Along with a back cover that supplied a key to the heroes on the cover (but readers here know them all, right?), it provided a checklist of character debuts, all the heroes who had their own features from Superman, Batman, Wonder Woman, Robin and the Teen Titans, the Doom Patrol, Deadman, Eclipso, Metamorpho and the Metal Men, even Forgotten Heroes like Animal Man and Dolphin, to the most modern characters of Orion, Mr. Miracle and the Thorn!

Best of all, this whole issue was reprinted as the DC 100-Page Super Spectacular No. 6 Replica Edition in May, 2004... you, too, can thrill to these exciting stories without having to break the bank!

Thursday, June 7, 2018

Giant Justice League Of America The Second

A look back at the second Justice League of America Giant, 80 Page Giant #G-29, otherwise known as Justice League of America #48 (November-December, 1966) with a cover by Mike Sekowsky and Murphy Anderson, highlighting Batman and three exciting reprints from the earliest days of the Justice League of America, with charter members Flash, Green Lantern, Martian Manhunter, Wonder Woman and well as limited appearances by Superman and Batman.

Even though Batman was not such a big thing in the tales contained in this issue, he was on the cover, due to the giant success of the 1966 Batman TV series!

Brave and The Bold 29

Starting off with the last of the reprints of tales from before the Justice League had its own title with Brave and The Bold #29 (April-May, 1960) by Gardner Fox, Mike Sekowsky, Bernard Sachs and Joe Giella, with the "Challenge Of The Weapons Master", though this story did have about a page missing, losing parts of page 8 and 9.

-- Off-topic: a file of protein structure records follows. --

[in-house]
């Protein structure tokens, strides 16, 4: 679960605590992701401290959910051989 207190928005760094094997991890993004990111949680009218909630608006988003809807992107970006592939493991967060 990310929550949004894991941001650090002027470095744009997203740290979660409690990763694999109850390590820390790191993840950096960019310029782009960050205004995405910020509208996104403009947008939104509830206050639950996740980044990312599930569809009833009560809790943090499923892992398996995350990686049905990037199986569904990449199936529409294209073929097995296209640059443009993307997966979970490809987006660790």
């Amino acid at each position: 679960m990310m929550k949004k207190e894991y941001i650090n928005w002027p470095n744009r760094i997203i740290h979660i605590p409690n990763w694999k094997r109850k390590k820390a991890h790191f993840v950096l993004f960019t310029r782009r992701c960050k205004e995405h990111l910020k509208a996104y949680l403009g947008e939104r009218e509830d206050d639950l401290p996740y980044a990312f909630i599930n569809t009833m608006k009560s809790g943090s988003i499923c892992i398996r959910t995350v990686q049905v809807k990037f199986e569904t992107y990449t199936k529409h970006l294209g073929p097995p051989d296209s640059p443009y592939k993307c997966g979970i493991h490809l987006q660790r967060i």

Xotar came back from 11960 A.D., using his robot, Ilaric, planning to defeat the JLA using one of four different super-weapons, as part of a historical record he found said one of these weapons would defeat the super team.  Stopping the individual members at the Secret Sanctuary, Xotar has them face weapons individually, with the Flash facing the Microscopitor, Aquaman and the Martian Manhunter defeating the De-Evolutionizer Ray, and Wonder Woman and Green Lantern beating the Magneto-Bubble machine.  All five face off against the last weapon, the Illusion-Maker, which does look like it will defeat the five members, at least until Superman shows up, being summoned by Batman and Snapper Carr.  Xotar returns to his own time, not knowing why he was defeated, but gets the full story of the full page of the historical record...

Justice League of America 2

Next up is the tale originally from the Justice League Of America #2 (December-January, 1960/1961) by Gardner Fox, Mike Sekowsky and Bernard Sachs, under this magical cover by Murphy Anderson, with the Justice League facing the "Secret Of The Sinister Sorcerers".

All science fails around the world, while, in Magic-Land - a parallel dimension ruled by magic - magic fails as well.  Merlin the Magician realizes that this has been caused by 3 evil sorcerers, Saturna, the Troll King and Simon Magus.  The JLA members resort to mystic measures to contact Merlin, who gets his magic back when he comes to Earth, and he sends the team to Magic-Land to face the magicians.  Green Lantern and the Martian Manhunter face Saturna, Flash and Wonder Woman go against the Troll King and Superman, Batman and Aquaman fight Simon Magus.  Defeating the three they return to Earth, with Merlin restoring the properties of each world to its own dimension.